TRACE ELEMENT PARTITIONING: CONSTRAINTS ON THE DYNAMIC EVOLUTION OF PLANETARY INTERIORS AND CRUSTS
Partition coefficients are fundamental tools used by petrologists and geochemists to understand igneous processes such as partial melting, melt migration, and element and isotope fractionation. High-pressure, high temperature experiments are conducted in the piston cylinder apparatus to measure partition coefficients under geologically-relevant conditions.
An fO2 dependent model for plagioclase-melt Eu partitioning
Eu is a multivalent element whose partitioning behavior is strongly dependent on oxygen fugacity (fO2). Using new experimental data and a compilation of published work, we developed a model to predict plagioclase-melt Eu partitioning as a function of fO2. The model can be applied as an oxybarometer, and recovers fO2s for MORBs consistent with determinations by XANES and other methods.
Trace element partitioning between augite and Fe-rich basalts
Trace element partitioning between Fe–Ti oxides and lunar basalts
Fe-Ti oxides and Fe-rich clinopyroxenes are phases relevant to evolved planetary interiors. These systems are understudied but important for layered intrusions on Earth, Martian systems, the angrite parent body, and the Moon, and are being newly constrained in experimental work. Lunar magma ocean crystallization models that incorporate insights from the experimental observations suggest REE fractionation during magma ocean crystallization was not efficient enough to produce a residual liquid with REE concentrations similar in slope to the lunar basalts. Dense, late lunar magma ocean cumulates were likely mixed back into the underlying cumulate mantle (by a process called cumulate overturn) and then partially melted to generate the observed trace element patterns.
MAJOR AND TRACE ELEMENT GEOSPEEDOMETRY: NEW INSIGHTS INTO THE THERMAL HISTORIES OF TERRESTRIAL LITHOSPHERE AND ASTEROIDS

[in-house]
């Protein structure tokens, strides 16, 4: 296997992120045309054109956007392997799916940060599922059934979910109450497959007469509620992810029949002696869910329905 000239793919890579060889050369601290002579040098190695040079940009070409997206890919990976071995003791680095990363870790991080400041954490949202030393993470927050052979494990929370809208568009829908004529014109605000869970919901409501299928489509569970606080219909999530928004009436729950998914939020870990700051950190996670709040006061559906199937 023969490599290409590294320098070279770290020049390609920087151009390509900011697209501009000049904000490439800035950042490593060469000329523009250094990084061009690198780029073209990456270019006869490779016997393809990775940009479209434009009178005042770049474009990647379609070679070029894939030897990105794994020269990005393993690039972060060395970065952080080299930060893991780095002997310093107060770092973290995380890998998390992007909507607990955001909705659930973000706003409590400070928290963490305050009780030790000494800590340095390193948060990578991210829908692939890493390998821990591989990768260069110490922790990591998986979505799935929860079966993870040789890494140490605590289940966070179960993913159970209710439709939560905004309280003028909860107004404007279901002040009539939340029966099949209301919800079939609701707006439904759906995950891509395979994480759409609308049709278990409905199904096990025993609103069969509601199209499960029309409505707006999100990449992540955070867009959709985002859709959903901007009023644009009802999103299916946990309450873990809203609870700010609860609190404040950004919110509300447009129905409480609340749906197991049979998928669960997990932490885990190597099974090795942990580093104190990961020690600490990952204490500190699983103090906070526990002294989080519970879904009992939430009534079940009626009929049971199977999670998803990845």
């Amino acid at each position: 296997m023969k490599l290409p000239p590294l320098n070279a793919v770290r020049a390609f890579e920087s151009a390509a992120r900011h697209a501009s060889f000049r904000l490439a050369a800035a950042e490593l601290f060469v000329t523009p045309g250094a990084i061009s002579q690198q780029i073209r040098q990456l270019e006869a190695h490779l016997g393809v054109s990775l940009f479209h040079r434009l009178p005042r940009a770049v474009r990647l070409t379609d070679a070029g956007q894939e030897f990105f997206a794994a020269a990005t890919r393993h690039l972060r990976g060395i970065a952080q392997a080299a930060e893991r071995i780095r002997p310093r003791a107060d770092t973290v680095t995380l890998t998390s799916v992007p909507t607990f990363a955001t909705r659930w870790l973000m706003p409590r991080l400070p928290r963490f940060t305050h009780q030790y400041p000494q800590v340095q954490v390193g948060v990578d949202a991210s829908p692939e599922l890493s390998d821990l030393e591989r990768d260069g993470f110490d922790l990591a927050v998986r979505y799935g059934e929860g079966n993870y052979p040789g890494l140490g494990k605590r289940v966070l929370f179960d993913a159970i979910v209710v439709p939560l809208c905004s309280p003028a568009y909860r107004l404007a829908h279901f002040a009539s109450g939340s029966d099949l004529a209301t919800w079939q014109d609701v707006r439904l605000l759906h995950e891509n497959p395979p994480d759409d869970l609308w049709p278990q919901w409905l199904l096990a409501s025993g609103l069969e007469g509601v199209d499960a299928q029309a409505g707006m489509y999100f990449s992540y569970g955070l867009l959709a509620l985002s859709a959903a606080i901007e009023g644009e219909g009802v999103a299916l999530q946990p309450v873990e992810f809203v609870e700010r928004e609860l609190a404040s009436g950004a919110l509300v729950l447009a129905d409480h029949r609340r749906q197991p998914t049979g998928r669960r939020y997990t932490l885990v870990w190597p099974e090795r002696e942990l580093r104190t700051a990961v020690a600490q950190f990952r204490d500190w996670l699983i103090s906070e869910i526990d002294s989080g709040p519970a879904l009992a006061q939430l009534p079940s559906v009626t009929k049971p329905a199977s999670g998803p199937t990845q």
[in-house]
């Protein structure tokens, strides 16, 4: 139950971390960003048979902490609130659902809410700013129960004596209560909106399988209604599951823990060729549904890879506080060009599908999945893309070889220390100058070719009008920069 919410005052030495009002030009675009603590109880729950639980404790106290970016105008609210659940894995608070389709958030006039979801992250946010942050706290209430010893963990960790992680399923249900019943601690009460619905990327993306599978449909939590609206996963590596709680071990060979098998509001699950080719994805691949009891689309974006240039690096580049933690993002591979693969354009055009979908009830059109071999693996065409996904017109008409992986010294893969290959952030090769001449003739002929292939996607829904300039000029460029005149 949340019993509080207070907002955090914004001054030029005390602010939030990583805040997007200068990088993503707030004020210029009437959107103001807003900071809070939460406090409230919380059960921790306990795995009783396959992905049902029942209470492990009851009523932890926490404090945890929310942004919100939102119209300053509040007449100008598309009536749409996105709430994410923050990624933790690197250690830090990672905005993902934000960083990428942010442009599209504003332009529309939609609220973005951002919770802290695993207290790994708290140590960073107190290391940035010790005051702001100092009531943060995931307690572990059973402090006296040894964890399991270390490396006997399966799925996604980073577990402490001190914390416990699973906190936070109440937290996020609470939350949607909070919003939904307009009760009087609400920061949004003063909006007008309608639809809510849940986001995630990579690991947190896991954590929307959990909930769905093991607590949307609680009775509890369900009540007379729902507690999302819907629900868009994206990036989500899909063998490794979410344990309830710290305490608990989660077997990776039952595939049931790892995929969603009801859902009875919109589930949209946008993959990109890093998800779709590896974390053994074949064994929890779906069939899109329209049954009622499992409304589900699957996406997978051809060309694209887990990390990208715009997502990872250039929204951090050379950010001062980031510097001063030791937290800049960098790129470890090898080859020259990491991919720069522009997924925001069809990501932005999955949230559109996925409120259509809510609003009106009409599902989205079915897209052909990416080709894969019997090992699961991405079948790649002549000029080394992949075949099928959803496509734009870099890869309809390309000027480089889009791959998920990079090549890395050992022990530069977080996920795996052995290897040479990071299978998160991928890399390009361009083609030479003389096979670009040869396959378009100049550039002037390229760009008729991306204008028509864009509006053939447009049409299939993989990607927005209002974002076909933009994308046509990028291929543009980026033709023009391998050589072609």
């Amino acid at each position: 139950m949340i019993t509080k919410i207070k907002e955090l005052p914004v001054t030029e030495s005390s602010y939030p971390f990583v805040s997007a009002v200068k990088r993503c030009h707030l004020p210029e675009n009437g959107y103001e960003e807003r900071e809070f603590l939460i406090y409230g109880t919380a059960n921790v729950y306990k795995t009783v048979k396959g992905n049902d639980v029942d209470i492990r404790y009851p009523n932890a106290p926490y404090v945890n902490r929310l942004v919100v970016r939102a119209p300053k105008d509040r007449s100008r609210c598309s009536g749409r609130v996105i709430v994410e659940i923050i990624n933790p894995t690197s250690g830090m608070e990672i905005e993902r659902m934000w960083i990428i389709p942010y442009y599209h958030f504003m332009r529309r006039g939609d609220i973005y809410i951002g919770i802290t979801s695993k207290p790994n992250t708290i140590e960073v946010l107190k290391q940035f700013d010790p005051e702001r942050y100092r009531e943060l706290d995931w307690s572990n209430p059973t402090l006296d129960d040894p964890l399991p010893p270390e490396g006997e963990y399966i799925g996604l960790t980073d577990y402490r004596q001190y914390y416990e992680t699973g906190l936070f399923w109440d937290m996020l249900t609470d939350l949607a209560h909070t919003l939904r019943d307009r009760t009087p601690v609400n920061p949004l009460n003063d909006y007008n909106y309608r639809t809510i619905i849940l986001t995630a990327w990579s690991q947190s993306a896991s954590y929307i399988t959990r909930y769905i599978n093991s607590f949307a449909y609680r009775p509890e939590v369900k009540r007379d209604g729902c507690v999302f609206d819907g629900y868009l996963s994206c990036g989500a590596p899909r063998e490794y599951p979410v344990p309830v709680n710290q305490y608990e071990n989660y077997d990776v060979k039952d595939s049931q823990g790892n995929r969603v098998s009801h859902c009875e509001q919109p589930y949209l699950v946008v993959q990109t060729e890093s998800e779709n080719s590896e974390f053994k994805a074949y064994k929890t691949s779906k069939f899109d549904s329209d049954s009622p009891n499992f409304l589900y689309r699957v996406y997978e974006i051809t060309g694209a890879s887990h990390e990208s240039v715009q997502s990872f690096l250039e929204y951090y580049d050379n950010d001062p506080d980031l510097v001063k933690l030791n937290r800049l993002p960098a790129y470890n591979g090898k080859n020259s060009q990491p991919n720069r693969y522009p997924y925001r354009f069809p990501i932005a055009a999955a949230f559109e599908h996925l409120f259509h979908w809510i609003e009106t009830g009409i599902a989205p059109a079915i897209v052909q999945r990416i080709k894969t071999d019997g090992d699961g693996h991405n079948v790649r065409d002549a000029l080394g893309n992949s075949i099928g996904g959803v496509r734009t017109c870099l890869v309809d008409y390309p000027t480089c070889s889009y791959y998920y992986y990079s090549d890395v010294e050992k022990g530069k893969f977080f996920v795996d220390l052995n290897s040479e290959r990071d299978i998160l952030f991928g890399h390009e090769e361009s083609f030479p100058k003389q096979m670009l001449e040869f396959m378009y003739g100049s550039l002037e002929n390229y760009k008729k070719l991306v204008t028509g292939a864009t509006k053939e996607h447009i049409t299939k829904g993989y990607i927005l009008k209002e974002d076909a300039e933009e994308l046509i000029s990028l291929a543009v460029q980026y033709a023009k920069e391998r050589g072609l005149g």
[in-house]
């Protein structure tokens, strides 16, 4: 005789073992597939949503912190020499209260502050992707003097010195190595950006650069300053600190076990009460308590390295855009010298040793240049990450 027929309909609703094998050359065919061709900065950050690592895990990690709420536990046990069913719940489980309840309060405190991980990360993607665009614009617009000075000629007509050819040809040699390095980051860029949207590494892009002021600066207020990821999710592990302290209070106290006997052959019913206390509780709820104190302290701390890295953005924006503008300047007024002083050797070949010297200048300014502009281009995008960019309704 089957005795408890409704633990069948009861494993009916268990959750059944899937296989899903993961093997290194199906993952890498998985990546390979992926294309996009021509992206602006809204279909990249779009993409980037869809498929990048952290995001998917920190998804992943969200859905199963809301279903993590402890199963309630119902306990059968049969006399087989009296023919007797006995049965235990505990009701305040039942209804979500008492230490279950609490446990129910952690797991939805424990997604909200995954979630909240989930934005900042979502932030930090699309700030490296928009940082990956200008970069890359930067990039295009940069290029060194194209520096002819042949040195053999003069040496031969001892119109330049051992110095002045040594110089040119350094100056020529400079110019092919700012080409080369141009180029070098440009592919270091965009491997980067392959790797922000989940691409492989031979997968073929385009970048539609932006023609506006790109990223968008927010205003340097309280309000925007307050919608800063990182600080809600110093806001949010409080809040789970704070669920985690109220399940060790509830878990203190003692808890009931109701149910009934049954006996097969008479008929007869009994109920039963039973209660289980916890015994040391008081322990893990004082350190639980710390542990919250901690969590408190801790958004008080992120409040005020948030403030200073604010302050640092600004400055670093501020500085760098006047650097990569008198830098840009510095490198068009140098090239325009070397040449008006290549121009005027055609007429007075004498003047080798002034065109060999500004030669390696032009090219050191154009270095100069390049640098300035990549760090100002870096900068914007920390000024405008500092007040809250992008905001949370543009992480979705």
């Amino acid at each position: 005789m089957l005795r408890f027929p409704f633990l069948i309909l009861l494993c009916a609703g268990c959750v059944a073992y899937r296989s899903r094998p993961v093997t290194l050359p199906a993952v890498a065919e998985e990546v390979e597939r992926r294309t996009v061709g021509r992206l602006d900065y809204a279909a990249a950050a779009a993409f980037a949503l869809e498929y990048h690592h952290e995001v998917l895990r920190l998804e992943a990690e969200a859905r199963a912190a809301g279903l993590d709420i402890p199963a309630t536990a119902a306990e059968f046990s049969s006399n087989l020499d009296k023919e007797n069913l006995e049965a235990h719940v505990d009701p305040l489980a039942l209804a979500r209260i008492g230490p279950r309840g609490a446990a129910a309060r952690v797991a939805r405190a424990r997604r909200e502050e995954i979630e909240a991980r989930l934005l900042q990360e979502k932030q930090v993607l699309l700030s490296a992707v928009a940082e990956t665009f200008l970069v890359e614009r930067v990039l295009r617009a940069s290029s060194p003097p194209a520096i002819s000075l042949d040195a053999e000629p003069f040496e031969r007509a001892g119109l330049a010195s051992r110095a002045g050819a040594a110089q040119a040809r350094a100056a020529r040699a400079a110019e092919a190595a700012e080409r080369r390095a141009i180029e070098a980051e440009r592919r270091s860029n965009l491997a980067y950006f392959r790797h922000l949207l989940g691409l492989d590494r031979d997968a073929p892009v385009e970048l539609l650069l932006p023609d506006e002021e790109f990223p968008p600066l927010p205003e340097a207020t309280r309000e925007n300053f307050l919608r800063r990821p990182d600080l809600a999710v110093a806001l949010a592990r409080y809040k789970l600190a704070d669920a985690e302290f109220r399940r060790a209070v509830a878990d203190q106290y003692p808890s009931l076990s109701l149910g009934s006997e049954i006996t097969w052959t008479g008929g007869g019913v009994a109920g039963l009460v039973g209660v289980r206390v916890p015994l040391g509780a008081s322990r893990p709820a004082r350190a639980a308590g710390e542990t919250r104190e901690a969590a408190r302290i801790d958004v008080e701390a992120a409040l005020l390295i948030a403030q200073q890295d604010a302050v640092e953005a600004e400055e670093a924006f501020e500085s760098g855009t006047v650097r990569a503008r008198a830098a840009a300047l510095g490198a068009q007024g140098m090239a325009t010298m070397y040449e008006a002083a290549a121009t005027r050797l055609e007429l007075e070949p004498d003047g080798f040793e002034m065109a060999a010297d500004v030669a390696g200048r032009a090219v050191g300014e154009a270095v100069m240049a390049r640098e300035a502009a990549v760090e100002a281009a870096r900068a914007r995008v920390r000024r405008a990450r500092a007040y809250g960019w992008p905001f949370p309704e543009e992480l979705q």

Geothermometers rely on temperature sensitive element partitioning among a mineral assemblage. Because trivalent rare earth elements (REEs) diffuse more slowly than divalent major elements, REE-based thermometers often record near-magmatic temperatures where major element thermometers record lower cooling temperatures. We use REE thermometry to decode the thermal histories of samples from the crust and mantle, and meteorites.
High-temperature thermal histories of meteorite parent asteroids: Evidence for early multistage metamorphism
§Lucas, Dygert, Miller, McSween, LPSC (2021), manuscript in review for MAPS
Application of the REE-in-two-pyroxene and major element-based thermometers to H, L and LL chondrites, acapulcoites-lodranites, and winonaite-IAB iron meteorites suggests that all five parent bodies were quenched by catastrophic fragmentation at high temperature. Fast cooling rates through high-temperature intervals stand in contrast to cooling rates orders of magnitude slower through lower temperature intervals. The observations can be reconciled if after fragmentation, the parent bodies reaccreted to form slow-cooling rubble pile asteroid. These results demonstrate that catastrophic collisions in the early Solar System were more frequent than previously recognized.
Thermal histories and formation of oceanic lithosphere beneath spreading centers
Using a battery of major and trace-element based thermometers and speedometers, we explore the thermal history of oceanic lithosphere (crust and mantle) formed beneath fast-spreading ridges (Hess Deep and the Samail ophiolite). We find the crust-mantle transition zone was quenched from near-peak temperatures, consistent with vigorous hydrothermal cooling and the Sheeted Sills model of oceanic crustal accretion. This work was made possible through participation in the Oman Drilling Project (Dygert, Grambling, Kelemen [PI]).
Despite originating from very different tectonic settings, many abyssal and ophiolitic peridotites have similar thermal histories. The Samail ophiolite has a thick crustal section and probably formed beneath a fast spreading center; abyssal peridotites are from fracture zones and amagmatic ridges that lack crust. The similar thermal histories suggest that cooling is independent of spreading rate and the presence or absence of crust. This work investigated spatial variations in cooling rate in the Samail ophiolite mantle section, observing fast cooling rates at the crust-mantle boundary and a systematic decrease in cooling rate with depth moving into the mantle section, consistent with hydrothermal cooling of the crust and conductive cooling of the mantle.
Temperatures and cooling rates recorded in REEs in ophiolitic and abyssal peridotites
Ophiolites are fragments of oceanic lithosphere obducted onto continental margins. I explored the global temperature systematics among ophiolitic peridotites, finding that those with a strong subduction influence were initially colder and cooled more slowly than peridotites dredged from abyssal basins. Subduction appears to profoundly influence the thermal regime beneath spreading centers.